Author: Author Listing Page
June 26, 2018, Chris Horn
University of South Carolina researchers across multiple disciplines are putting data analytics to work to tackle an array of real-world challenges — from keeping helicopters flying safely to improving health care and detecting deadly fungal outbreaks in corn.
June 22, 2018, Chris Horn
Growing up in a small Russian town, Dmitry Peryshkov was fortunate to have a dynamic high school chemistry teacher who accelerated Peryshkov's love of the science, much like a catalyst speeds up a chemical reaction. Now Peryshkov is the one who is spurring on students with an enthusiasm that's almost palpable.
June 21, 2018, Chris Horn
Michelle Androulakis understands the debilitating pain of migraine headaches and is looking for ways to help fellow sufferers. The neurologist and med school professor has conducted clinical trials for a non-invasive migraine procedure involving a tiny nasal catheter as well as for a new migraine drug.
June 01, 2018, Chris Horn
It sounds like a motorist's dream come true: Microorganisms that make gasoline. If you think it sounds farfetched, talk to Tom Makris. The assistant professor of chemistry is focusing his research on natural product biosynthesis pathways, which include not only fuel-producing microbes but also the antibiotic-making capabilities of microorganisms.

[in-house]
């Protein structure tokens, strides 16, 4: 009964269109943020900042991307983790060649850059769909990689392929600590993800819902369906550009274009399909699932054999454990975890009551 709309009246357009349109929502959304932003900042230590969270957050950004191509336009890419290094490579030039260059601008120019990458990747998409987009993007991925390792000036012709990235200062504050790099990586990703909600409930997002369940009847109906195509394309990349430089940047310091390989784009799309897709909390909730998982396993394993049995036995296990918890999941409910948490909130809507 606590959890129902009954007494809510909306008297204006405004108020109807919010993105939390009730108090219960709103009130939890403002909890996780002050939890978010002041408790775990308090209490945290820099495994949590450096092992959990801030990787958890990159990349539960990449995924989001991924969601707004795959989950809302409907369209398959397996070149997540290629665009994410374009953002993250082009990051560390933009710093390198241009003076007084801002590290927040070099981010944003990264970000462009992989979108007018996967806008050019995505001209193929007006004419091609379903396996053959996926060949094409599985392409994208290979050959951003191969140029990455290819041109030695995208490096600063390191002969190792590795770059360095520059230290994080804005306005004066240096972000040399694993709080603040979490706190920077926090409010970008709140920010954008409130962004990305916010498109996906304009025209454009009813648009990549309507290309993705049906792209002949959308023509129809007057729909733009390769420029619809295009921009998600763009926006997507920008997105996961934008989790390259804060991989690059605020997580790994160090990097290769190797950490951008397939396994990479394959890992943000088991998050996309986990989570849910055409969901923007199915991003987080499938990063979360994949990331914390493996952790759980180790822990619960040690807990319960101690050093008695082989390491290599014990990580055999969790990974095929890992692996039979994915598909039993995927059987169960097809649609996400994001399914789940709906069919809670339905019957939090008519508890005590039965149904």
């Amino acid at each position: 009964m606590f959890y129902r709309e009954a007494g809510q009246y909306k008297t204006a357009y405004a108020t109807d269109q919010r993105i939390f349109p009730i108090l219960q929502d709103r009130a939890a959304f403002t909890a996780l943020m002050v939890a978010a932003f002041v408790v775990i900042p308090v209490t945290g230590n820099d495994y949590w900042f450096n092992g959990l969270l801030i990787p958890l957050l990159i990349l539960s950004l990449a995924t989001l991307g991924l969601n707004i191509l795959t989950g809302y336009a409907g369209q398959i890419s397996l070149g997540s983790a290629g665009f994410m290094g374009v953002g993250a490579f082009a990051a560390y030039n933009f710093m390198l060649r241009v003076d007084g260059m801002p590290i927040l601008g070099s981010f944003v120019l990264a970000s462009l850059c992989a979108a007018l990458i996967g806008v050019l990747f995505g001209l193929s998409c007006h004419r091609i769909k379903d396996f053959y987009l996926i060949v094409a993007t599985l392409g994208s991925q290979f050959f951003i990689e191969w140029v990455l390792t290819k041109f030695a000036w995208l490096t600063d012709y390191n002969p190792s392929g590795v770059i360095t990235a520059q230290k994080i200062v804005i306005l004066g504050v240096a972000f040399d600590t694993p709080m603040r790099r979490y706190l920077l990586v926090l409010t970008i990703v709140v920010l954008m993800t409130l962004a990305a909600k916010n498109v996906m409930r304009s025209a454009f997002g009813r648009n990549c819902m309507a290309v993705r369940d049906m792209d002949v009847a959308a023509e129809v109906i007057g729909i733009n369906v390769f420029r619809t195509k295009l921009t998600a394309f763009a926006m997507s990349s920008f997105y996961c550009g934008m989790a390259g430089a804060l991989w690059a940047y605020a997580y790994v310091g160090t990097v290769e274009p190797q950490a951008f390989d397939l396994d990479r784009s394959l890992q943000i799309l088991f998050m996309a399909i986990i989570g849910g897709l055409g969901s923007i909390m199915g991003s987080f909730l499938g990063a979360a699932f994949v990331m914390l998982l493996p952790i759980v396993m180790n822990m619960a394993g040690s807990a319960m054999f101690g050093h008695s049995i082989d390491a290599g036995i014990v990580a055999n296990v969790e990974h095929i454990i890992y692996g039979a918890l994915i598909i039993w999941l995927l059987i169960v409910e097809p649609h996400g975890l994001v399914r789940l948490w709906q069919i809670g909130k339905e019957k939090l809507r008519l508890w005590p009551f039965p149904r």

May 30, 2018, Chris Horn
The definition of a grand piano is simple — a large piano with the body, strings and soundboard arranged horizontally and supported by three legs. But what makes a piano “grand?” Willson Powell and Karen Brosius can point to the piano they bought 37 years ago — and have now donated to the University of South Carolina's School of Music.
May 29, 2018, Chris Horn
Religious studies professor James Cutsinger has wrestled with life’s deep questions of sin, faith and suffering, pondering the existence of God and the meaning of life with thousands of students over the course of nearly four decades at the University of South Carolina. Now, at age 65, Cutsinger is facing a final exam of sorts — the test of his own theological insights in the face of a stage IV cancer diagnosis.